It was therefore legitimate to expect that, in a course given to women Party militants, Kollontai would give an account of her positions and of her differences with a leader like Riazanov. (Riazanov had argued that ‘all polygamy demonstrates the inferior cultural level of its “subjects” and “objects” ’,footnote5 and had even defended the persistence of marriage-registration in future society: ‘Such regulation will become a duty to society as natural as labour itself. Communism is inconceivable without the registration of all the productive forces and all the needs of society; in communist society too, man is the most precious productive force.’footnote6 It might also have been hoped that she would polemicize against Lenin’s positions on the question of sexuality. She certainly knew of the concern he had expressed shortly before to Clara Zetkin, about the meetings organized by the German Communist Party in which women worker-militants came together to discuss problems of marriage and sexuality, and about the dangers which such discussions supposedly held for the youth circles too. In this context, Lenin had stressed the energy thereby diverted from the political tasks of the hour.footnote7 But Kollontai does not say a word about these points, emphasizing instead the need for the Russian proletariat as a whole, and the women in particular, to devote all their strength to increasing productivity.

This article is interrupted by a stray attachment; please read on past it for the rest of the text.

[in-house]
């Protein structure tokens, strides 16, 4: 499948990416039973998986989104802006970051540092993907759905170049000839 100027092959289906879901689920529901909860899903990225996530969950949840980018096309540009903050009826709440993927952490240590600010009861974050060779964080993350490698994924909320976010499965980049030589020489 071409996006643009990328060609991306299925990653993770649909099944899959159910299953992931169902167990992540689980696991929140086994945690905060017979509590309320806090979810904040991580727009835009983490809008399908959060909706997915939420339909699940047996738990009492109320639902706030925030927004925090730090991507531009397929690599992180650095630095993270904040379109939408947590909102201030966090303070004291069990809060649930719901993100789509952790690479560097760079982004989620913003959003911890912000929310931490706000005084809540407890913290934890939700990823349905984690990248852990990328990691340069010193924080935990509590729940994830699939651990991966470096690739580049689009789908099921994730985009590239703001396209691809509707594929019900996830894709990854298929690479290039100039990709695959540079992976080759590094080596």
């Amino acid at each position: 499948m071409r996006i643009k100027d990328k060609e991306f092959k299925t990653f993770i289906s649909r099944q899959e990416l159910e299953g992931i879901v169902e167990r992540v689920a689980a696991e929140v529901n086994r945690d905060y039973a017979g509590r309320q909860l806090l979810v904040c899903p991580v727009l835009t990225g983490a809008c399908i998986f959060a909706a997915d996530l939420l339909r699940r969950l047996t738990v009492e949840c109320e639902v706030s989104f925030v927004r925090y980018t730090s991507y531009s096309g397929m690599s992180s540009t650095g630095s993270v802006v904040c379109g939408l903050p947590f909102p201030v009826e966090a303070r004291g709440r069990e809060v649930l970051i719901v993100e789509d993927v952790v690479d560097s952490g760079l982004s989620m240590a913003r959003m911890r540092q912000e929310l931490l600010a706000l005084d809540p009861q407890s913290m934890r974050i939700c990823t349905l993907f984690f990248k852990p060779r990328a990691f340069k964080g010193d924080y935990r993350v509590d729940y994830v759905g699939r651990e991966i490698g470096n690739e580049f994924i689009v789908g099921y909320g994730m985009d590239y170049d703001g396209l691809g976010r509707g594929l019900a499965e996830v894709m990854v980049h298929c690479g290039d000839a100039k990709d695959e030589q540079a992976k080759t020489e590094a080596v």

However, her silence should not surprise us unduly if we remember that, in this period of scarcity and catastrophic post-war decline of the productive forces in Russia, everyone’s attention was focused on the measures that would allow the life of the first workers’ state to be saved. As all oppositional tendencies were here in agreement with the rest of the Party, ‘ideological’ debates tended to be pushed into the background. A clear indication of this is the fact that the texts of the Workers’ Opposition, of which Kollontai was a major leader, pay little notice to women’s oppression or the political orientation required to combat it. We should also remember that, up until then, Kollontai had been almost completely isolated in the positions which she took on the question of sexual liberation, her Pravda articles having been attacked on several occasions, especially by members of the Bolshevik leadership. This compelled a certain prudence in her propaganda and educational work conducted in the name of the Party—above all since these lectures were given at Sverdlov University just after the Tenth Congress of the Bolshevik Party, which had adopted a resolution ordering ‘the immediate dissolution of all groups without exception formed on the basis of a platform’ and stressing ‘the inadmissible character of any kind of factional activity’. This resolution was aimed in particular against the Workers’ Opposition. In a period marked by the first political insurrection—the Tenth Congress was held a few days after Kronstadt—the Bolshevik leaders feared that the group to which Kollontai belonged might call into question internal Party discipline, and thus weaken the fighting capacity of the Party in face of the dangerous economic crisis. And even though her ideas on women’s liberation (unfortunately) had little to do with the indicted platform of the Workers’ Opposition, Kollontai certainly felt bound to remain very close to official positions in her lectures on the question.